I witnessed first hand in law school in the early 1980s the concerted and planned effort by “Palestinians” to co-opt indigenous rights movements to the anti-Israeli cause.
The push was led by people like George Bisharat, now a law professor at UC-Hastings Law School and self-identified Palestinian-American who frequently writes anti-Israeli guest columns in The NY Times, WaPo, and elsewhere.. In reality, there is nothing indigenous about Bisharat’s family’s connection to what now is Israel. As I demonstrated by quoting a family history Bisharat himself wrote for a Palestinian journal, Bisharat’s ancestors immigrated to Jerusalem in the late 1920s, only actually lived there for a few years, then left for greener pastures abroad before Israel was created. They were neither native nor displaced.
Yet Bisharat has weaved a public persona of a displaced nationality including dramatic accounts of how he returned with his family and cried as he visited his supposed ancestral home:
Instantly my little son embraced my leg, then my daughter hugged my waist, and finally my wife my upper body, and briefly, we stood there huddled together, tears streaking all our faces….
If Bisharat is an indigenous Palestinian, then Elizabeth Warren is an indigenous Cherokee.
I am a Métis from Northern Alberta. My father, Mervin Bellerose, co-authored the Métis Settlements Act of 1989, which was passed by the Alberta legislature in 1990 and cemented our land rights. I founded Canadians For Accountability, a native rights advocacy group, and I am an organizer and participant in the Idle No More movement in Calgary. And I am a Zionist….
Many claim that we Natives have more in common with the Palestinians, that their struggle is our struggle. Beyond superficial similarities, nothing could be farther from the truth. Beyond the facile co-opting of our cause, the comparison with the Palestinians is absolutely untenable. It trivializes our suffering.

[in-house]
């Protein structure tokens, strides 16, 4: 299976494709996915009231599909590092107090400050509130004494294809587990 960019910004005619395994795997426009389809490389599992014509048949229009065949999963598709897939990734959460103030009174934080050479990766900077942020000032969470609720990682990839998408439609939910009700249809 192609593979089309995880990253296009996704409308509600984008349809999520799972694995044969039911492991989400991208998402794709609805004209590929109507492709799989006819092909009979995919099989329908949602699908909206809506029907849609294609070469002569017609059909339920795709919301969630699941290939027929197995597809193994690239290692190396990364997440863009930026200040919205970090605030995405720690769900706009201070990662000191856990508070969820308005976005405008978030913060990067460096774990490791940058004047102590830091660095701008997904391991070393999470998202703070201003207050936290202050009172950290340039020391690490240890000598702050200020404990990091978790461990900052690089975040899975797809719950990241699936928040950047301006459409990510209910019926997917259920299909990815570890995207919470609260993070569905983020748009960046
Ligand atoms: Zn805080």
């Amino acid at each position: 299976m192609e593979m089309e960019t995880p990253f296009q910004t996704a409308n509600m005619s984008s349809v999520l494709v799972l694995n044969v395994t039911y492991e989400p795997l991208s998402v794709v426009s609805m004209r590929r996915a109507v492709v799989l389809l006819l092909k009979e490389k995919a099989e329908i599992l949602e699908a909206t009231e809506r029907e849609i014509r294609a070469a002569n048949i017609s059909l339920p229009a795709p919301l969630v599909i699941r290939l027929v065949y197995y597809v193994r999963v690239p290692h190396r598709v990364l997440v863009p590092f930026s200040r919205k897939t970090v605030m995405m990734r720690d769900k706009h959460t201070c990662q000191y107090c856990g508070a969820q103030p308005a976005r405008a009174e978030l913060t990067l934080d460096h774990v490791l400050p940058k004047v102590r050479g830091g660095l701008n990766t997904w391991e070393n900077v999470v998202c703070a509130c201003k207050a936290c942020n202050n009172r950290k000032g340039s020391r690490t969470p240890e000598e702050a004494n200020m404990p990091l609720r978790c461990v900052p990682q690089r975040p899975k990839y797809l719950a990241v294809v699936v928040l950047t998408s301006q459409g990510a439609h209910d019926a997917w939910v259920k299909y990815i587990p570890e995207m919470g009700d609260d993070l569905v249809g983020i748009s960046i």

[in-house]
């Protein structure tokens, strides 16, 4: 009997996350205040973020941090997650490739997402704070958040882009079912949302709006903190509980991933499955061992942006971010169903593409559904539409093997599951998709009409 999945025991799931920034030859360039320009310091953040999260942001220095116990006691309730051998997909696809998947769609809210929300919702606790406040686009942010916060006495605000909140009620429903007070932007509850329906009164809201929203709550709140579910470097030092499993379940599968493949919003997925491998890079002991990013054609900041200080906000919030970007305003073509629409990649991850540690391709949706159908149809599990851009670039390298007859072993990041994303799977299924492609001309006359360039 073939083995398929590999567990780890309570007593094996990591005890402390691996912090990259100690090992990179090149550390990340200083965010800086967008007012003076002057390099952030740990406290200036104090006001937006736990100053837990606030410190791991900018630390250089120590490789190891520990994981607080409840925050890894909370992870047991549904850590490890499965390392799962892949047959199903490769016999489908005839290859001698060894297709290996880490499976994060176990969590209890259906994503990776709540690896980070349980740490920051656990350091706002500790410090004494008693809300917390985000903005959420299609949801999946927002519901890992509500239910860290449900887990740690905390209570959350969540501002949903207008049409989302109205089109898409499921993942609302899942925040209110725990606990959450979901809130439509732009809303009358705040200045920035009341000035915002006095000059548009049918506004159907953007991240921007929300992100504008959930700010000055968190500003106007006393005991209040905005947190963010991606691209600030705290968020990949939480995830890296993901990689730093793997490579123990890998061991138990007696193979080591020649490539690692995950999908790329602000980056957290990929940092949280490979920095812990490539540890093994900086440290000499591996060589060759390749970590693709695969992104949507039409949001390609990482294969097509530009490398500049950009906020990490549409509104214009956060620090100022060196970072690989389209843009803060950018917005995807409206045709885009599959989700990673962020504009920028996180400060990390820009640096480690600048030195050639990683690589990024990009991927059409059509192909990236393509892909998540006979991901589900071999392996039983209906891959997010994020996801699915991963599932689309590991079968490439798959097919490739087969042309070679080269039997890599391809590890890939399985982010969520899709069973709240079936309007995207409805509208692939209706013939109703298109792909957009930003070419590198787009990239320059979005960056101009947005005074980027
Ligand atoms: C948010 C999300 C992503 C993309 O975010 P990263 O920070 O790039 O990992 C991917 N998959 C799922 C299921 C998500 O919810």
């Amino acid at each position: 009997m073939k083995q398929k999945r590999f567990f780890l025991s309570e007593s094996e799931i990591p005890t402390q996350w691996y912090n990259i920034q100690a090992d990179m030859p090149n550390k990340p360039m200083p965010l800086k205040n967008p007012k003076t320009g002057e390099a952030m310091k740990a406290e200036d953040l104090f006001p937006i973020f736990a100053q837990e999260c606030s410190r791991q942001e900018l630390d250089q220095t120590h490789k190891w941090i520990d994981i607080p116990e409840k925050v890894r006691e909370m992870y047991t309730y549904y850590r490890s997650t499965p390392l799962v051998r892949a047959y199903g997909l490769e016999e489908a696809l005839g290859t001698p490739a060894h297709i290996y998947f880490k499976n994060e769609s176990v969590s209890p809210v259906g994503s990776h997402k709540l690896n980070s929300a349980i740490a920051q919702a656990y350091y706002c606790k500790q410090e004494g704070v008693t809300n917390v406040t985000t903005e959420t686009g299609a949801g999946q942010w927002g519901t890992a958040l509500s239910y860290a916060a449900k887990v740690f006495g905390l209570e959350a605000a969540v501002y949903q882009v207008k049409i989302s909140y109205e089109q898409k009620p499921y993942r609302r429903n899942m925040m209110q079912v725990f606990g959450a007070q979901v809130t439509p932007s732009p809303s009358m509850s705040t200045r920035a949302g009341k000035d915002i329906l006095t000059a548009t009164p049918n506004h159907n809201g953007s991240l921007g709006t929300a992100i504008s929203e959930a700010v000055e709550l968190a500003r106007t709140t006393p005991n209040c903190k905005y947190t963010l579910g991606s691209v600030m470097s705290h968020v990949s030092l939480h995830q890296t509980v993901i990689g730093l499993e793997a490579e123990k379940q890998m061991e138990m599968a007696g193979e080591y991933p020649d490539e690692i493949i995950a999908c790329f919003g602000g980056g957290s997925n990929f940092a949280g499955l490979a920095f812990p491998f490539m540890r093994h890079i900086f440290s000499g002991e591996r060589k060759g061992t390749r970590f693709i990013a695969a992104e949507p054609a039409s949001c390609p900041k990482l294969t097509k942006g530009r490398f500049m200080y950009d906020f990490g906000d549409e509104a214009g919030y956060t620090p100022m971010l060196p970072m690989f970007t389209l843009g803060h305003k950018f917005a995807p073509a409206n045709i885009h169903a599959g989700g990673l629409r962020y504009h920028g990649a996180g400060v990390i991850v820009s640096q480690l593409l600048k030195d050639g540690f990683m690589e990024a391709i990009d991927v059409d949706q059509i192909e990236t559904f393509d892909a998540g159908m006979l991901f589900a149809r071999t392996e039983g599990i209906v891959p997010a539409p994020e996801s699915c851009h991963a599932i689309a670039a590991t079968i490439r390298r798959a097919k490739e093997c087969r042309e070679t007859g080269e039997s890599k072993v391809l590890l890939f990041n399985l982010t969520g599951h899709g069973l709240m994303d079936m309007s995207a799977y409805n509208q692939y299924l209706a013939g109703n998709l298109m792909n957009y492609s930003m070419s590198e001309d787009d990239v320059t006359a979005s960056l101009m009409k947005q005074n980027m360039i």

Co-opting today’s native struggle to the Palestinian propaganda war is a fallacy. Though the Palestinians have undeniable ties to the land, first hand accounts by Mark Twain and countless other travelers to the Holy Land through the ages suggest that a large percentage of the Palestinian people immigrated to Palestine in recent decades. And for 65 years, the Palestinians have convinced the world that they are worse off than many other stateless nations, despite all evidence to the contrary. The Palestinians claim to have been colonized but it was their own leaders who refused to negotiate and who lost the land that they want by waging a needless war on Israel. They claim to have faced genocide but they suffered no such thing: their population has exploded from a few hundred thousand in 1948 to over 4 million today. They claim deprivation but their elites live in luxury while their people live in ramshackle poverty….
The Palestinians are not like us. Their fight is not our fight. We natives believe in bringing about change peacefully, and we refuse to be affiliated with anyone who engages in violence targeting civilians. I cannot remain silent and allow the Palestinians to gain credibility at our expense by claiming commonality with us. I cannot stand by while they trivialize our plight by tying it to theirs, which is largely self-inflicted. Our population of over 65 million was violently reduced to a mere 10 million, a slaughter unprecedented in human history. To compare that in whatever way to the Palestinians’ story is deeply offensive to me. The Palestinians did lose the land they claim is theirs, but they were repeatedly given the opportunity to build their state on it and to partner with the Jews — and they persistently refused peace overtures and chose war. We were never given that chance. We never made that choice.
I don’t kid myself that this is some sort of awakening which effect change. The Palestinian propaganda machine at the United Nations, various other international organizations, and in academia, is too entrenched, too powerful, and too dishonest.
All we can do is keep speaking truth to power.